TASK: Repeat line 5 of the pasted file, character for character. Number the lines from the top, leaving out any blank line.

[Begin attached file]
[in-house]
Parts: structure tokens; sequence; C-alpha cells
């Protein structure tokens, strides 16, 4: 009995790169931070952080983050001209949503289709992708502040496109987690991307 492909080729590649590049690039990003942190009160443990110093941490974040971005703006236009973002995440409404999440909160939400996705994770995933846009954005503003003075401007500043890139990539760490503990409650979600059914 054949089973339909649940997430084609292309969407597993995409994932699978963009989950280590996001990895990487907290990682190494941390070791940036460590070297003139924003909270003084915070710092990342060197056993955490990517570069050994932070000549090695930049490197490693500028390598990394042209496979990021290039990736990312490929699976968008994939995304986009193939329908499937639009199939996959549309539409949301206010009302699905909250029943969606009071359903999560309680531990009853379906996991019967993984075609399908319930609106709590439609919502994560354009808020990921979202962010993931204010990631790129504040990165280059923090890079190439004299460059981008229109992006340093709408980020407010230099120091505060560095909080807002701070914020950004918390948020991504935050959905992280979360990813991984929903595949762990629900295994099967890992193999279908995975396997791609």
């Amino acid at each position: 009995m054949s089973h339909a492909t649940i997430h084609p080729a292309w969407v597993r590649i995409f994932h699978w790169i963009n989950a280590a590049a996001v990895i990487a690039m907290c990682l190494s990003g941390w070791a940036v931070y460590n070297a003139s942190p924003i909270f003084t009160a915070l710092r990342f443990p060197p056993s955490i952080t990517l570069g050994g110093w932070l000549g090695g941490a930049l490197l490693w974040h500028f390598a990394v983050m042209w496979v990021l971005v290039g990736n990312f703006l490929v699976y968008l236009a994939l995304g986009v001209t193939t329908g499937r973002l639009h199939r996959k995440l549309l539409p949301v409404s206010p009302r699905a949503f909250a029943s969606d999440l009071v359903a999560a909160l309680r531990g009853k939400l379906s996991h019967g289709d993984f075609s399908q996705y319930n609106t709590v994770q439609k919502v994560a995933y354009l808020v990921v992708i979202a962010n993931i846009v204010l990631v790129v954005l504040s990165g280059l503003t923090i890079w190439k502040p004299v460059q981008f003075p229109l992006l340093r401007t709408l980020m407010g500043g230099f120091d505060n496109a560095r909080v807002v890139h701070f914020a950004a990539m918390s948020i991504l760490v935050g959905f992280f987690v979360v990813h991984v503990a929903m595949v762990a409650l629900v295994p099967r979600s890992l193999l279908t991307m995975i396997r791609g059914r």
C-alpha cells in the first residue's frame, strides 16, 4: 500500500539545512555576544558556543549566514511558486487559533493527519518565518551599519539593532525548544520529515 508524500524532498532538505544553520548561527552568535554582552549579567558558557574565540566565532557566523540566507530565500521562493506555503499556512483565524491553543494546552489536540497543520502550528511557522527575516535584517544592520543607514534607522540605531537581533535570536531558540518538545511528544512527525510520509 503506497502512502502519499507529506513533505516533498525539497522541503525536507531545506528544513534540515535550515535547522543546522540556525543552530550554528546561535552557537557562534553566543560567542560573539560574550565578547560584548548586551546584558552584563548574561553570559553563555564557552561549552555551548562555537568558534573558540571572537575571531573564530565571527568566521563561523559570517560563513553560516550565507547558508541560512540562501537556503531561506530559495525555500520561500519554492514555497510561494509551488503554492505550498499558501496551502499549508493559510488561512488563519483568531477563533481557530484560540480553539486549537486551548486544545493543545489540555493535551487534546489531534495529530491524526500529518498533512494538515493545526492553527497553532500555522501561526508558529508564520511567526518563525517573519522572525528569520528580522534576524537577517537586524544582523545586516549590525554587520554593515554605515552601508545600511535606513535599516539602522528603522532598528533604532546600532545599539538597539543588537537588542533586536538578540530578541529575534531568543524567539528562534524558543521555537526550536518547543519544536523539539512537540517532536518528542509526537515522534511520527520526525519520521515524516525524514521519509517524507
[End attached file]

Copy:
C-alpha cells in the first residue's frame, strides 16, 4: 500500500539545512555576544558556543549566514511558486487559533493527519518565518551599519539593532525548544520529515 508524500524532498532538505544553520548561527552568535554582552549579567558558557574565540566565532557566523540566507530565500521562493506555503499556512483565524491553543494546552489536540497543520502550528511557522527575516535584517544592520543607514534607522540605531537581533535570536531558540518538545511528544512527525510520509 503506497502512502502519499507529506513533505516533498525539497522541503525536507531545506528544513534540515535550515535547522543546522540556525543552530550554528546561535552557537557562534553566543560567542560573539560574550565578547560584548548586551546584558552584563548574561553570559553563555564557552561549552555551548562555537568558534573558540571572537575571531573564530565571527568566521563561523559570517560563513553560516550565507547558508541560512540562501537556503531561506530559495525555500520561500519554492514555497510561494509551488503554492505550498499558501496551502499549508493559510488561512488563519483568531477563533481557530484560540480553539486549537486551548486544545493543545489540555493535551487534546489531534495529530491524526500529518498533512494538515493545526492553527497553532500555522501561526508558529508564520511567526518563525517573519522572525528569520528580522534576524537577517537586524544582523545586516549590525554587520554593515554605515552601508545600511535606513535599516539602522528603522532598528533604532546600532545599539538597539543588537537588542533586536538578540530578541529575534531568543524567539528562534524558543521555537526550536518547543519544536523539539512537540517532536518528542509526537515522534511520527520526525519520521515524516525524514521519509517524507